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A Culture of Last-Minute Cramming

I had a good hard laugh at myself the other day, prior to my dentist appointment.

I’m not a regular flosser. I know I’m not a regular flosser, and I know the Dr. and the hygienist will know I am not a regular flosser. Once they open my mouth and poke around, they will know. They are professionals. I am not. They will know and they will tell me. And I will be ashamed for my negligence to my dear gums.

But prior to my appointment, I was looking for floss. I was brushing my teeth and my tongue with vigor.

Luckily, I didn’t have any cavities, but they hygienist told me I needed to floss, everyday. No exceptions. My gums were slightly sensitive and bleeding a bit, but I needed to do this to save my perfect teeth.

When I got in my car, I realized the last-ditch efforts we do to make ourselves feel better for not doing what we are supposed to all along. Or to just make ourselves look better when someone has to look at something in our lives a bit closer than normal.

Prior to dates, or sex or an obgyn appointment… most women try to groom their lady parts. Some physicians laugh that some patients go through the trouble of spraying perfume or putting on baby powder down there to “freshen it up.”

But it doesn’t bother medical professionals when a person actually bathed before the grooming…their gripe is when they didn’t bathe at all. The person left out the water and soap part, and only spritzed themselves in some fruity Bath and Body Works concoction, hence making the entire encounter offensive.

I remember rushing to shave my legs before a date, because I had a feeling he was going to see my legs, and trying to sneak and wipe off a dot of blood I noticed, left behind from the rush hack job I did to my gams. Last minute cramming…

I remember recently making an impromptu emergency massage appointment and then having a momentary freak out because I had a little stubble on my legs and hadn’t shaved in a while. I didn’t want the masseuse to think I was an unkept, hairy beast. But that’s not their job to think it, or let me know they think it. So I shouldn’t care. I want to be clean, but a little stubble on my legs is not going to send them out of the room, refusing me service. I had a silly panic moment.

And once I let that go, I managed to have a wonderful massage.

When we have to expose ourselves to others, a lot of us, panic and worry about the outside reaction and then “cram.”

Me and one of my friends have a saying from an old rap song. “If you stay ready, you ain’t got to get ready.”

With that simple mantra, you don’t have to worry about being unprepared or caught unaware if you are constantly handling your business, maintaining your health, car maintenance, financial business, personal grooming, etc. And other motivational gurus also talk about the importance of being ready for an opportunity, because they often come at random, unexpected times.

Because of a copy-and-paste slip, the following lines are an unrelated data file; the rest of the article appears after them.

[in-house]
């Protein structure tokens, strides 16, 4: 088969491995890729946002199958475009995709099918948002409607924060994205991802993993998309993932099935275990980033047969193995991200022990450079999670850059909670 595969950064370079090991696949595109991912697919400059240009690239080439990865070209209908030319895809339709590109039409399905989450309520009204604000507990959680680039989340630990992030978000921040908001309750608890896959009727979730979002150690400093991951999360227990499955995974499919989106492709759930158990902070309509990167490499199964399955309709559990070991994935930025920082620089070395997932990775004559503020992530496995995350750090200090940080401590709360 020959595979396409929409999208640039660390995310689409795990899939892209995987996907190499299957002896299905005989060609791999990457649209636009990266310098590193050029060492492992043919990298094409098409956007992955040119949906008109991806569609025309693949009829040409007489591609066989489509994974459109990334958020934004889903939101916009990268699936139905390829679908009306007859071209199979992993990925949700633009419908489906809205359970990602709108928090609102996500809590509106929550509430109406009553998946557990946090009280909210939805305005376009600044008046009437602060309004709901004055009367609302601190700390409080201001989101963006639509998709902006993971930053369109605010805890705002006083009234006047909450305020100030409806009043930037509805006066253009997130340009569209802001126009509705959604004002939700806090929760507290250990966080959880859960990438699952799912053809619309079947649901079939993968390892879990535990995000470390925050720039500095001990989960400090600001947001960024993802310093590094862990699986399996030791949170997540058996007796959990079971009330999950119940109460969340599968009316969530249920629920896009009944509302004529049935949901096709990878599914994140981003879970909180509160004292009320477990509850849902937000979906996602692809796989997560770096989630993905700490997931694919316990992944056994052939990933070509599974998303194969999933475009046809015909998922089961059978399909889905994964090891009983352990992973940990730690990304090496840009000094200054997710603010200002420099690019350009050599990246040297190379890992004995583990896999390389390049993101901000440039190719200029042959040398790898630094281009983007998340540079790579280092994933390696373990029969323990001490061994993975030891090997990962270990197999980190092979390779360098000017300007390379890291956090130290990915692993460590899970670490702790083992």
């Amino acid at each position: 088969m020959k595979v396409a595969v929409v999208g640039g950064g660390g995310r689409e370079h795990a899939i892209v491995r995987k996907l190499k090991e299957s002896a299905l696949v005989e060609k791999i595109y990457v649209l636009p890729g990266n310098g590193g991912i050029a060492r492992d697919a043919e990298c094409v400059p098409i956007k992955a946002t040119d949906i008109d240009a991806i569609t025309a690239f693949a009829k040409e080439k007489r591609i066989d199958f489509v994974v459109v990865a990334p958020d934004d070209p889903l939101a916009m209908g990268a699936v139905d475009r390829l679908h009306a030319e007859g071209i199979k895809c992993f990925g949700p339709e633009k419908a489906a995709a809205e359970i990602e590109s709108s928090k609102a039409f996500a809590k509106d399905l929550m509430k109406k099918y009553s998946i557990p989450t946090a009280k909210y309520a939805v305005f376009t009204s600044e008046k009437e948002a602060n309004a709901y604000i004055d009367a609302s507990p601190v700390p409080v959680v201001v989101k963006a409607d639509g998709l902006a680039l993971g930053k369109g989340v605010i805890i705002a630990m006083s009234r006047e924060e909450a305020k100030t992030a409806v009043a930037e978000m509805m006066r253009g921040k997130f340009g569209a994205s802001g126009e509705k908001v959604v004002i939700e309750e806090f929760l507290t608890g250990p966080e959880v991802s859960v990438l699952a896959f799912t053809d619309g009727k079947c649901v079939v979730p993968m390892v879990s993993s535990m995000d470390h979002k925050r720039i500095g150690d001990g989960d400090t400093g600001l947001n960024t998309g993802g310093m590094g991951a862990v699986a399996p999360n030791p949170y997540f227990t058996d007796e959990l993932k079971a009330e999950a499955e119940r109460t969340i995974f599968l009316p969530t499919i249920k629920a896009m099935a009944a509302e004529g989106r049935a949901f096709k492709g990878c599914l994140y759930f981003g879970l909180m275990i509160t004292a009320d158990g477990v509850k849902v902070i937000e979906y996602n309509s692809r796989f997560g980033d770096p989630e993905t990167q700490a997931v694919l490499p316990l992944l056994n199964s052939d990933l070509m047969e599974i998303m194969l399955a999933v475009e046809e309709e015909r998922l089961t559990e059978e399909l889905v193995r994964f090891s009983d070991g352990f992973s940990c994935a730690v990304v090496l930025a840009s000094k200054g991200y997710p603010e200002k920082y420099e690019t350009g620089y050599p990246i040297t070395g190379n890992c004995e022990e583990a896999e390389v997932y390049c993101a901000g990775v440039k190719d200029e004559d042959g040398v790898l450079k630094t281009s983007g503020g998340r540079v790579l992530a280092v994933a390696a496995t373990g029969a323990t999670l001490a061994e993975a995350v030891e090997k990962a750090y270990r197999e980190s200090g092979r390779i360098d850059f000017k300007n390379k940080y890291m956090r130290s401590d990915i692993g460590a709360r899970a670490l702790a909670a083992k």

But the need to cram, I think, happens to everyone. And I think it’s a natural reaction to pending evaluation-related events or people who have to evaluate us or a situation created by us.

The same thing happens for people who clean their homes right before company comes over, or does a pre clean prior to having a hired person clean their house. We don’t want folks to think we are nasty, we say. Yet, we don’t accept the real reason we needed help in the first place. We either didn’t have time, or we are lazy, or the house is to big or too messy for us to tackle alone and we want a simple solution.

There’s nothing wrong with that in that instance. If you can afford it, I say do it. Don’t even think about the judgement you think the person you are paying has. They probably don’t. And if they think you are nasty, they’ve agreed to help you anyway. Move on.

These actions are like the kids who don’t study for exams and may have studied the material the night before, and yet have their book out scrambling moments before the teacher says, put the book away, let’s begin.

It reminds me of the friend who would say, “If you are five minutes early, you are on time. If you are on time, you are late. So if you are already late, why are you still running? Even if you show up a half-hour later, it still makes you no worse than the person who is five minutes late to someone who values time. Showing up a half hour late, you just really, really pissed them off. If you are a minute late, you are late.”

Then I’d say, “being a minute late is still a lot better than, five, ten or twenty minutes late.” I still think a minute late is way better than twenty, but my friend still had a valid point.

What is it that makes us do this?

Why do we think these last-ditch efforts make a difference? Why is this an automatic reaction?

Why did I really think breaking out the floss twenty minutes before my dental appointment was going to erase all of the days I’ve skipped it?

Because, we are a culture of crammers. Sometimes we do just enough or we slapped together something at the very.last.minute  and we want to be rewarded for that.

So we trick ourselves into thinking that these things work, especially when we actually do pass the test, or don’t get a cavity or we get a compliment about how lovely our homes are.

We breathe a sigh of relief, and we continue our trifling ways, until we are called to the carpet once more for an outside inspection or assessment, yet again.

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